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Wednesday, November 24, 2010

New Eyes on the New Testament, and a Meditation on Grace

There is a very short list of two books that have profoundly influenced my understanding of the New Testament.  The first is George Eldon Ladd's A Theology of the New Testament (orig. pub. 1974, rev. ed. 1993), which describes the basic categories of thought in the various sections of the NT (especially the Synoptic Gospels [Matt., Mark, Luke], Johannine literature [John and 1, 2, 3 John], and Paul's epistles).  The other is Honor, Patronage, Kinship & Purity: Unlocking New Testament Culture, by David A. deSilva (2000).  After this many years of reading the New Testament, I might have thought that I had the basics nailed down (notice the pattern in my life lately?), but deSilva's work has profoundly enhanced the way I read and comprehend it.  It's not so much that he has changed what I believe.  It is more like I've been used to watching it in black and white, and now it's in vibrant color, or like going from holding pieces of a puzzle to recognizing that they are puzzle pieces and seeing how they fit together.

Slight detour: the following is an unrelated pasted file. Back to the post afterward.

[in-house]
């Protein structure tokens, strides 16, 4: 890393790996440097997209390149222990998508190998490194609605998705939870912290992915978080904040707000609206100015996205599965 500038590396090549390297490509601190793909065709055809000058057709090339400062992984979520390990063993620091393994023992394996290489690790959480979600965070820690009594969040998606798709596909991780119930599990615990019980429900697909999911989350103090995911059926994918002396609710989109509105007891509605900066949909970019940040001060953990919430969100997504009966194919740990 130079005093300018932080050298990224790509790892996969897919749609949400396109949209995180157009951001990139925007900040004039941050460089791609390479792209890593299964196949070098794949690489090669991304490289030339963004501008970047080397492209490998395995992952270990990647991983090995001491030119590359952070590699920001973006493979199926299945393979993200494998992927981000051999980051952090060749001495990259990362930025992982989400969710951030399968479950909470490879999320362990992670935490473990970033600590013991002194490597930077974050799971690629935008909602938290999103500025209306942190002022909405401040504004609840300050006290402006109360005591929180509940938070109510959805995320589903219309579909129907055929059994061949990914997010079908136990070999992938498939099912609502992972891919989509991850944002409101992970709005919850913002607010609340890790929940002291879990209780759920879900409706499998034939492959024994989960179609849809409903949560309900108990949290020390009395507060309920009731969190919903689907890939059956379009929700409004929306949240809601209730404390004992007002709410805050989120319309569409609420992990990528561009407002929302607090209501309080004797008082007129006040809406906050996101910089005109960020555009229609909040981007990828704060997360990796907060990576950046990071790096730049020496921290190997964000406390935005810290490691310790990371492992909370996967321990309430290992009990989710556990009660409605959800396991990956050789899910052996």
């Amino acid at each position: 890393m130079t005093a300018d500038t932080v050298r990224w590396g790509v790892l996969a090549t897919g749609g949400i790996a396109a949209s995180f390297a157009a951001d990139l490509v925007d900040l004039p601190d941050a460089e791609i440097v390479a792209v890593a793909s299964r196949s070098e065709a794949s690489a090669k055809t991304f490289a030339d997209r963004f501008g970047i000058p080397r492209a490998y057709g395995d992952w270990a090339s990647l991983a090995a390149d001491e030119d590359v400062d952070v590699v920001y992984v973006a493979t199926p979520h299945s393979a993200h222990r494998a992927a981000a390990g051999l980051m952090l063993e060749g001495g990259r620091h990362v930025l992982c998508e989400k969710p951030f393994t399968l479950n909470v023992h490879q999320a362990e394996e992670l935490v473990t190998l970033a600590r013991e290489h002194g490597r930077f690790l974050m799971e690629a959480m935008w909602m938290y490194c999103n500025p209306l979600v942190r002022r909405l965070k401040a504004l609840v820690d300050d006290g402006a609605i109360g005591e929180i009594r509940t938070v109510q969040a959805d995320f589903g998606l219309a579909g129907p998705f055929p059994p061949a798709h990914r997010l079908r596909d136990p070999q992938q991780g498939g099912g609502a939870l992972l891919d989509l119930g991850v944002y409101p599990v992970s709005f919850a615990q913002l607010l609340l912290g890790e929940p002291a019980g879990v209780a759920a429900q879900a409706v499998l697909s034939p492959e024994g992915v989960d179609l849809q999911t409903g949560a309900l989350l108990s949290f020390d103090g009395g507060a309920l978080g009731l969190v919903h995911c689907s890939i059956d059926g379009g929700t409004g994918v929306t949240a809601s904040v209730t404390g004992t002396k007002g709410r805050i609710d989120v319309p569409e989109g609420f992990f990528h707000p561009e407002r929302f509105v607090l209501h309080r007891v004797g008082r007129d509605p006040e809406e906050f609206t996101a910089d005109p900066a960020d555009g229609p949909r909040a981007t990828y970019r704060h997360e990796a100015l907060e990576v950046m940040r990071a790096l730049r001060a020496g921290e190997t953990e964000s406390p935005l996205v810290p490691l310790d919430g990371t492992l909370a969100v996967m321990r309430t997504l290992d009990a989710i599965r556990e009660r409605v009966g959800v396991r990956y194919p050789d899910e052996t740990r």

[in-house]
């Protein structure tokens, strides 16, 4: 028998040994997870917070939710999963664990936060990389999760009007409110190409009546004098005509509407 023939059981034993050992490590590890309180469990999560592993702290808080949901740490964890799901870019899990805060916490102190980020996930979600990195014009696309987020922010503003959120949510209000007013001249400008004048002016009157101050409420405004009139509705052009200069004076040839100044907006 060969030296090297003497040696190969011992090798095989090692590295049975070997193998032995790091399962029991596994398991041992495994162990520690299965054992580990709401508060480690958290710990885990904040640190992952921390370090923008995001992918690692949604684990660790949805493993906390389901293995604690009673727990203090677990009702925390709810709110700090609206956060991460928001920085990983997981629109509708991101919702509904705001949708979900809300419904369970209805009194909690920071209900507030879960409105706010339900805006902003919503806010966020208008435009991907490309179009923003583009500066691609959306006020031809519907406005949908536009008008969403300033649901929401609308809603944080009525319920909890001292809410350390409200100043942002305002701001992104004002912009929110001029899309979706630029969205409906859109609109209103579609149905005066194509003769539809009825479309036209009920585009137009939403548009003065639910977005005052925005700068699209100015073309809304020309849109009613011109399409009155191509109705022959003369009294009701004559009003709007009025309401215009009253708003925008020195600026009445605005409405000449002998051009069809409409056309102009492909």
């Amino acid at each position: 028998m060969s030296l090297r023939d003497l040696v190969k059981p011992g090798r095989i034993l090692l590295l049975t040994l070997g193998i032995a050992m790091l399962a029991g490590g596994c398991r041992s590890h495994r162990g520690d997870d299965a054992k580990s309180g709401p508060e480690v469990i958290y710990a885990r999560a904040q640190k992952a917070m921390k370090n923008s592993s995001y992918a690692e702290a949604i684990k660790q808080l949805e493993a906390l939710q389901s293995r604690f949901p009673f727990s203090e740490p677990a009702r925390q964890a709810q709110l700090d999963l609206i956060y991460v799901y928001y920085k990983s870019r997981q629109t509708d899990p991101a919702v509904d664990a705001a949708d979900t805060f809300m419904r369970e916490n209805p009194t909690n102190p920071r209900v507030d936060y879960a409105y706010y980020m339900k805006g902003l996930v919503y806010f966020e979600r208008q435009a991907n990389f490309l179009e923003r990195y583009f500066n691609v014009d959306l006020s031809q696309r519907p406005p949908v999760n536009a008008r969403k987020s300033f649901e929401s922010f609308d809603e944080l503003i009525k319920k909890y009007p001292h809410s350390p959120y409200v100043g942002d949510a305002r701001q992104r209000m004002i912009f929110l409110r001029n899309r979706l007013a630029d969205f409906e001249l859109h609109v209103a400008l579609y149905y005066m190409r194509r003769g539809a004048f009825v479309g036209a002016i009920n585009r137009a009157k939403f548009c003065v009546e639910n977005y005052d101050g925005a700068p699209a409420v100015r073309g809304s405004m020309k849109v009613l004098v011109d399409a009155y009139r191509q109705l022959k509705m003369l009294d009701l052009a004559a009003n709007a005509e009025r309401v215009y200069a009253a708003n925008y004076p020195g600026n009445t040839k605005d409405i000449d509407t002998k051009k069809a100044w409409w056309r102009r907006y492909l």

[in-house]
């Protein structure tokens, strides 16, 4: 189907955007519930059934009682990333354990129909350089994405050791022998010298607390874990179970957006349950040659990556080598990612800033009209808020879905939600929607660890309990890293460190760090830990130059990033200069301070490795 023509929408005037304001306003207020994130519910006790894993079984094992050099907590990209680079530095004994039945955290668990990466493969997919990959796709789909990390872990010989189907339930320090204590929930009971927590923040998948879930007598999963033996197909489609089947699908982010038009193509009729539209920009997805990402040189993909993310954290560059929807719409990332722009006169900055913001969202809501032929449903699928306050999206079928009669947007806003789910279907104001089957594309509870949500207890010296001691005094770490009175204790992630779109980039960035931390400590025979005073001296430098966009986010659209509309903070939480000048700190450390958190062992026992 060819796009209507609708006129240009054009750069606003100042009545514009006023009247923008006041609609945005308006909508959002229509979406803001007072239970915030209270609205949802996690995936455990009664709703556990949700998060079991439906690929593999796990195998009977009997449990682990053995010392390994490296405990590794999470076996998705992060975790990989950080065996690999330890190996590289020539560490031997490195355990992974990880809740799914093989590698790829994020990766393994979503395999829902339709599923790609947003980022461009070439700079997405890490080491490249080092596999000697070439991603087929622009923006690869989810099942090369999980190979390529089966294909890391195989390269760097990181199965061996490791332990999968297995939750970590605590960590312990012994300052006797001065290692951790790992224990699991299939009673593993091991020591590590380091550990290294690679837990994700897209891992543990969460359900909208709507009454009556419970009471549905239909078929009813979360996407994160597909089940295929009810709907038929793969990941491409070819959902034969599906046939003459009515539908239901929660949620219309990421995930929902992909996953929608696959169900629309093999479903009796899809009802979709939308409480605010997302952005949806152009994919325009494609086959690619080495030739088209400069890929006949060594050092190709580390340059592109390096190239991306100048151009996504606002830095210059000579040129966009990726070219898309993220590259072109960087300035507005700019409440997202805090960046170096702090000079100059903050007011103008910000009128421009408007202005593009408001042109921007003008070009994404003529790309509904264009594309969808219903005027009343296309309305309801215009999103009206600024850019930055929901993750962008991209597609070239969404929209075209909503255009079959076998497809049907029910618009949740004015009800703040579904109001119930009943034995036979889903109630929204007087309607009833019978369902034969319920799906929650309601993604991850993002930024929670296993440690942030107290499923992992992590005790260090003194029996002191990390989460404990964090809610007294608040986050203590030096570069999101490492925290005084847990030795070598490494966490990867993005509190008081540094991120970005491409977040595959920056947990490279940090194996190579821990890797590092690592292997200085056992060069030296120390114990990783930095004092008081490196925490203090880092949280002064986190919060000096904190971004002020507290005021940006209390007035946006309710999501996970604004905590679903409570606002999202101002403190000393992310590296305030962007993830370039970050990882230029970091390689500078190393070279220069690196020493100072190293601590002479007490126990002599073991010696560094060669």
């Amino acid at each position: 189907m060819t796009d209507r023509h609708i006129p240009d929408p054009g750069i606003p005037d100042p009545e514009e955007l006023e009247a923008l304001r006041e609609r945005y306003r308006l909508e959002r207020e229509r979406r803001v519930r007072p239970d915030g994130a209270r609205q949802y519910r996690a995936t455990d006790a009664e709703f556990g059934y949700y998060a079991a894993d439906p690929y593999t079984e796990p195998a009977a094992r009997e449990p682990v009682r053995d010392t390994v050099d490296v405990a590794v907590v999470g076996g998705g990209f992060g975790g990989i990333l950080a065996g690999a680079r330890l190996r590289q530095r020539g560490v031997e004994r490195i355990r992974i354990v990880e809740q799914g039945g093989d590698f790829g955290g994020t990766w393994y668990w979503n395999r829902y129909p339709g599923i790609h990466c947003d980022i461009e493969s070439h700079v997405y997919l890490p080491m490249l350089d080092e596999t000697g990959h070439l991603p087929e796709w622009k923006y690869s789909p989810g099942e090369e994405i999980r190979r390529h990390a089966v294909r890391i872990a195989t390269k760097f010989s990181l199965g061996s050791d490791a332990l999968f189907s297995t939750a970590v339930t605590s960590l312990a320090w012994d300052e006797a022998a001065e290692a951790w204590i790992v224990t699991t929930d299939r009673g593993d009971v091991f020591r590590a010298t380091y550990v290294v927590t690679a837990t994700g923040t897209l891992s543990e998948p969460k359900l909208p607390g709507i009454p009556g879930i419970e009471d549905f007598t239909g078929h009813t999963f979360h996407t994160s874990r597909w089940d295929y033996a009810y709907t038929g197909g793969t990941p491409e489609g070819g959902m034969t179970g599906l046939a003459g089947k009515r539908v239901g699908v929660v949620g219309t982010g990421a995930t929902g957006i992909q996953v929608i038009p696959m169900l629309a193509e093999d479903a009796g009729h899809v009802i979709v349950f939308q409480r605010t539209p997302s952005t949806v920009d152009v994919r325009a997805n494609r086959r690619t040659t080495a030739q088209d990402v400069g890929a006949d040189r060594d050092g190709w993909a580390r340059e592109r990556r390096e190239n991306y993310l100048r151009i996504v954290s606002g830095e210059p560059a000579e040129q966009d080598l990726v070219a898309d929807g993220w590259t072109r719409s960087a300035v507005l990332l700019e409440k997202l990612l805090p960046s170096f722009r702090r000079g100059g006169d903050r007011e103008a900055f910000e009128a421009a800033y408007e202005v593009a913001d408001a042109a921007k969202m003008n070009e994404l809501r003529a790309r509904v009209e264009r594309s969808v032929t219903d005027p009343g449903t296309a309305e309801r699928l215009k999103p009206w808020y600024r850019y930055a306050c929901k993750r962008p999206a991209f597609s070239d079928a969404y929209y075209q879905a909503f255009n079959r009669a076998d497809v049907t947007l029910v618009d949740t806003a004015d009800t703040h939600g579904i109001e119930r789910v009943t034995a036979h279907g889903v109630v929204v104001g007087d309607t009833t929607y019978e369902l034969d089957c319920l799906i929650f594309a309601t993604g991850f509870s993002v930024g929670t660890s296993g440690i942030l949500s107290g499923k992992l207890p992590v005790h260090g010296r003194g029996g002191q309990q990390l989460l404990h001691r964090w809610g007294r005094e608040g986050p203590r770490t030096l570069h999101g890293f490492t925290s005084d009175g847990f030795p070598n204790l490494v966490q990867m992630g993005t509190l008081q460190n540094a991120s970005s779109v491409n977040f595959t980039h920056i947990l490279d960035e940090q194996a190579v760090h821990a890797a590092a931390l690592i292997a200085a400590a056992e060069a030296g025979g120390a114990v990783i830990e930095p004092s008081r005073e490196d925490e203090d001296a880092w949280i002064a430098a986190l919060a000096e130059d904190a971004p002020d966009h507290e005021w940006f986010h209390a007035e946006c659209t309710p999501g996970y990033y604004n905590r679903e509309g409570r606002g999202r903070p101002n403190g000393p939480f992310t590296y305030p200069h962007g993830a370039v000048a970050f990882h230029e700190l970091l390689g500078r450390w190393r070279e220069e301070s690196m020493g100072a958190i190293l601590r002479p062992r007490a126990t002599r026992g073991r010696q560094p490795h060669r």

deSilva is a leading scholar in a movement to ascertain a deep knowledge of how 1st-century Mediterranean society/-ies worked, including the nature of people's relationships and the values that they employed usually without thinking in their day-to-day assumptions and decisions.  deSilva and his ilk believe that doing so enables modern Westerners in a far-removed culture to hear the words of Scripture as its original hearers did and thereby come closer to receiving the message God delivered to them through it.  Though this concept is not that original, deSilva and others have gone beyond most in how thoroughly they have explored the the social environment and values of the Jewish and Gentile cultures of the early Christians.